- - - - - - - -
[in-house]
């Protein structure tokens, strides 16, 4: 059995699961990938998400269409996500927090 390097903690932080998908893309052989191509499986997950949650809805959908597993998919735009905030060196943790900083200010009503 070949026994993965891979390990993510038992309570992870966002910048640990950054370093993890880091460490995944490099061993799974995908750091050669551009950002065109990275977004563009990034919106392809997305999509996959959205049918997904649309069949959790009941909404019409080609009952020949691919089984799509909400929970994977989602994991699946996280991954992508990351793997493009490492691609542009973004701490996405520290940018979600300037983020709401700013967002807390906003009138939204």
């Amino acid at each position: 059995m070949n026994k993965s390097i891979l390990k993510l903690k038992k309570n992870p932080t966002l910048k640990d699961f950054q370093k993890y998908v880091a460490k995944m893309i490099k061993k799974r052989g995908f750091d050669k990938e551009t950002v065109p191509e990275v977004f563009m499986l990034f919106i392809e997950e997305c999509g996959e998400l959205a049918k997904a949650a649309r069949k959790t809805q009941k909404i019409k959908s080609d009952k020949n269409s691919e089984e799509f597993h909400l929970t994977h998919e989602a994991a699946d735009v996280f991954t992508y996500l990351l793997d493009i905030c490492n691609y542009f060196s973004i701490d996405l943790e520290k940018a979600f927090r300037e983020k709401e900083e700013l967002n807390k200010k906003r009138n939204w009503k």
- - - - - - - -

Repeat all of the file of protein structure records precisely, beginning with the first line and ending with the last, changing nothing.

[in-house]
């Protein structure tokens, strides 16, 4: 059995699961990938998400269409996500927090 390097903690932080998908893309052989191509499986997950949650809805959908597993998919735009905030060196943790900083200010009503 070949026994993965891979390990993510038992309570992870966002910048640990950054370093993890880091460490995944490099061993799974995908750091050669551009950002065109990275977004563009990034919106392809997305999509996959959205049918997904649309069949959790009941909404019409080609009952020949691919089984799509909400929970994977989602994991699946996280991954992508990351793997493009490492691609542009973004701490996405520290940018979600300037983020709401700013967002807390906003009138939204």
């Amino acid at each position: 059995m070949n026994k993965s390097i891979l390990k993510l903690k038992k309570n992870p932080t966002l910048k640990d699961f950054q370093k993890y998908v880091a460490k995944m893309i490099k061993k799974r052989g995908f750091d050669k990938e551009t950002v065109p191509e990275v977004f563009m499986l990034f919106i392809e997950e997305c999509g996959e998400l959205a049918k997904a949650a649309r069949k959790t809805q009941k909404i019409k959908s080609d009952k020949n269409s691919e089984e799509f597993h909400l929970t994977h998919e989602a994991a699946d735009v996280f991954t992508y996500l990351l793997d493009i905030c490492n691609y542009f060196s973004i701490d996405l943790e520290k940018a979600f927090r300037e983020k709401e900083e700013l967002n807390k200010k906003r009138n939204w009503k």